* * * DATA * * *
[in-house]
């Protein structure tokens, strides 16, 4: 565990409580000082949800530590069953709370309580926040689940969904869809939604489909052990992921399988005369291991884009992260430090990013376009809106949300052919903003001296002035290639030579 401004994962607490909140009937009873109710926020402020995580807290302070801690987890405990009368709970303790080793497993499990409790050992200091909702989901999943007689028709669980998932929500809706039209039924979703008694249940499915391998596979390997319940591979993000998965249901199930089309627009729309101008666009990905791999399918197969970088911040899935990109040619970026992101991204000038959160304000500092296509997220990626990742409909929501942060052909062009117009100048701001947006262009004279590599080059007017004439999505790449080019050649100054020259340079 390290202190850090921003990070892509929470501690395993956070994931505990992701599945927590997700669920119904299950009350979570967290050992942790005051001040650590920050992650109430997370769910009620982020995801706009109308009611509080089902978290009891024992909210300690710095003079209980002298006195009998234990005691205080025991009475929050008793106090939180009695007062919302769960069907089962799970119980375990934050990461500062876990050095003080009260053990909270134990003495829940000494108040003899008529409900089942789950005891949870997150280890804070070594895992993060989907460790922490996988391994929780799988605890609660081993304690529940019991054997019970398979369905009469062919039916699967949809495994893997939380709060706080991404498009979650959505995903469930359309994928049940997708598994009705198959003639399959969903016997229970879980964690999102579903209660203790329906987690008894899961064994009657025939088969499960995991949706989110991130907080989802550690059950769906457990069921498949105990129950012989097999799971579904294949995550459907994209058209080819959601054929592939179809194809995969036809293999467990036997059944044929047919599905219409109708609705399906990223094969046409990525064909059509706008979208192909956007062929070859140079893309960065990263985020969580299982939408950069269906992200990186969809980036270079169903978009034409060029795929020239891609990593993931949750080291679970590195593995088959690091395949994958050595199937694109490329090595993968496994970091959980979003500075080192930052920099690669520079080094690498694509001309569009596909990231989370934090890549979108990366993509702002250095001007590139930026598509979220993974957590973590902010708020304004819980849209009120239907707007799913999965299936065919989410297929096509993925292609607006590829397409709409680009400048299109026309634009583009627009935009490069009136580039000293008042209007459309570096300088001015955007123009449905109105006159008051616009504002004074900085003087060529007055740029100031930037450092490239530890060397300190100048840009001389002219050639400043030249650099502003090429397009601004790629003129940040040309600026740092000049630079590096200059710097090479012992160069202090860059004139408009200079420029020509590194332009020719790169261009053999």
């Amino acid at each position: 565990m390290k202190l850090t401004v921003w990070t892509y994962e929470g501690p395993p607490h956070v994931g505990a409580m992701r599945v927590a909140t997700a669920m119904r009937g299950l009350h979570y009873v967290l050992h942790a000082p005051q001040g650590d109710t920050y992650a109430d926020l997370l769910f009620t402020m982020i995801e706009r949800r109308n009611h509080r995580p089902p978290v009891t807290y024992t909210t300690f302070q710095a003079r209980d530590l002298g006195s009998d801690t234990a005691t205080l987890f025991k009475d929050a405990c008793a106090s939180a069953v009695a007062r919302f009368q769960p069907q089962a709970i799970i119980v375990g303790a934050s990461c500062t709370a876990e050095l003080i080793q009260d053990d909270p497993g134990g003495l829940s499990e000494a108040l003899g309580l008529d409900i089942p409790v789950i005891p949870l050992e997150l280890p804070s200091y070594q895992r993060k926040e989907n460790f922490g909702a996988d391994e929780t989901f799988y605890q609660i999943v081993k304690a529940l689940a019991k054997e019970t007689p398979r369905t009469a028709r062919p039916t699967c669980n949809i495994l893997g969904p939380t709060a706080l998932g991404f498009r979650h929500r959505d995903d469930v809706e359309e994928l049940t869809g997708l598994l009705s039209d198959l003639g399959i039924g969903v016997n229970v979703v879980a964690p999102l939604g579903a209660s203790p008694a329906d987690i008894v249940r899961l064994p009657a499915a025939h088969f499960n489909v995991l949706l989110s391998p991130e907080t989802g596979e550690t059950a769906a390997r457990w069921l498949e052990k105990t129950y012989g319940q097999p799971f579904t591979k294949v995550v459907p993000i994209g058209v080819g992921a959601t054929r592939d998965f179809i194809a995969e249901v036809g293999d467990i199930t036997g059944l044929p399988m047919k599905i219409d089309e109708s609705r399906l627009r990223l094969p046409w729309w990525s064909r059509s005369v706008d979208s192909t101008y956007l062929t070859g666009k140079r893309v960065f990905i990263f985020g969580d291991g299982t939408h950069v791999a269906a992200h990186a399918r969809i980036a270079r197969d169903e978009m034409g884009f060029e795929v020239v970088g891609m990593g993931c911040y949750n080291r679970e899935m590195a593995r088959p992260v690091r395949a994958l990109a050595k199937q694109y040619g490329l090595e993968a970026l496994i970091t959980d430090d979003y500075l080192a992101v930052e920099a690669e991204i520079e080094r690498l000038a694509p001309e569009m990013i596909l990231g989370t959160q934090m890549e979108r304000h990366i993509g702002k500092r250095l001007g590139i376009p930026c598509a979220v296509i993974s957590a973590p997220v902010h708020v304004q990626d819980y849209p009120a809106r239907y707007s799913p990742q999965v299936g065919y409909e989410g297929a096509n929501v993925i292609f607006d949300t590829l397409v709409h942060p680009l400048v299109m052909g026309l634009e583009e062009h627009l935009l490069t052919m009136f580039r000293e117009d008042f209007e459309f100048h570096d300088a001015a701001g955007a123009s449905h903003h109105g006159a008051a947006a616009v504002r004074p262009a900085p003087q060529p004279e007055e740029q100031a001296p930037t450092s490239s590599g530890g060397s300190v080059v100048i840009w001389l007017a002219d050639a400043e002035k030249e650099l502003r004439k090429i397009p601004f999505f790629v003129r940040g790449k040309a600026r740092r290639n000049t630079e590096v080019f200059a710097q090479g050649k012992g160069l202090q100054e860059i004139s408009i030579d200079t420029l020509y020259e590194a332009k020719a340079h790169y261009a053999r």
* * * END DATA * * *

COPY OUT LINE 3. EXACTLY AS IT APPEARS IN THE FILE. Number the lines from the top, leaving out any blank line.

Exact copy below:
């Amino acid at each position: 565990m390290k202190l850090t401004v921003w990070t892509y994962e929470g501690p395993p607490h956070v994931g505990a409580m992701r599945v927590a909140t997700a669920m119904r009937g299950l009350h979570y009873v967290l050992h942790a000082p005051q001040g650590d109710t920050y992650a109430d926020l997370l769910f009620t402020m982020i995801e706009r949800r109308n009611h509080r995580p089902p978290v009891t807290y024992t909210t300690f302070q710095a003079r209980d530590l002298g006195s009998d801690t234990a005691t205080l987890f025991k009475d929050a405990c008793a106090s939180a069953v009695a007062r919302f009368q769960p069907q089962a709970i799970i119980v375990g303790a934050s990461c500062t709370a876990e050095l003080i080793q009260d053990d909270p497993g134990g003495l829940s499990e000494a108040l003899g309580l008529d409900i089942p409790v789950i005891p949870l050992e997150l280890p804070s200091y070594q895992r993060k926040e989907n460790f922490g909702a996988d391994e929780t989901f799988y605890q609660i999943v081993k304690a529940l689940a019991k054997e019970t007689p398979r369905t009469a028709r062919p039916t699967c669980n949809i495994l893997g969904p939380t709060a706080l998932g991404f498009r979650h929500r959505d995903d469930v809706e359309e994928l049940t869809g997708l598994l009705s039209d198959l003639g399959i039924g969903v016997n229970v979703v879980a964690p999102l939604g579903a209660s203790p008694a329906d987690i008894v249940r899961l064994p009657a499915a025939h088969f499960n489909v995991l949706l989110s391998p991130e907080t989802g596979e550690t059950a769906a390997r457990w069921l498949e052990k105990t129950y012989g319940q097999p799971f579904t591979k294949v995550v459907p993000i994209g058209v080819g992921a959601t054929r592939d998965f179809i194809a995969e249901v036809g293999d467990i199930t036997g059944l044929p399988m047919k599905i219409d089309e109708s609705r399906l627009r990223l094969p046409w729309w990525s064909r059509s005369v706008d979208s192909t101008y956007l062929t070859g666009k140079r893309v960065f990905i990263f985020g969580d291991g299982t939408h950069v791999a269906a992200h990186a399918r969809i980036a270079r197969d169903e978009m034409g884009f060029e795929v020239v970088g891609m990593g993931c911040y949750n080291r679970e899935m590195a593995r088959p992260v690091r395949a994958l990109a050595k199937q694109y040619g490329l090595e993968a970026l496994i970091t959980d430090d979003y500075l080192a992101v930052e920099a690669e991204i520079e080094r690498l000038a694509p001309e569009m990013i596909l990231g989370t959160q934090m890549e979108r304000h990366i993509g702002k500092r250095l001007g590139i376009p930026c598509a979220v296509i993974s957590a973590p997220v902010h708020v304004q990626d819980y849209p009120a809106r239907y707007s799913p990742q999965v299936g065919y409909e989410g297929a096509n929501v993925i292609f607006d949300t590829l397409v709409h942060p680009l400048v299109m052909g026309l634009e583009e062009h627009l935009l490069t052919m009136f580039r000293e117009d008042f209007e459309f100048h570096d300088a001015a701001g955007a123009s449905h903003h109105g006159a008051a947006a616009v504002r004074p262009a900085p003087q060529p004279e007055e740029q100031a001296p930037t450092s490239s590599g530890g060397s300190v080059v100048i840009w001389l007017a002219d050639a400043e002035k030249e650099l502003r004439k090429i397009p601004f999505f790629v003129r940040g790449k040309a600026r740092r290639n000049t630079e590096v080019f200059a710097q090479g050649k012992g160069l202090q100054e860059i004139s408009i030579d200079t420029l020509y020259e590194a332009k020719a340079h790169y261009a053999r």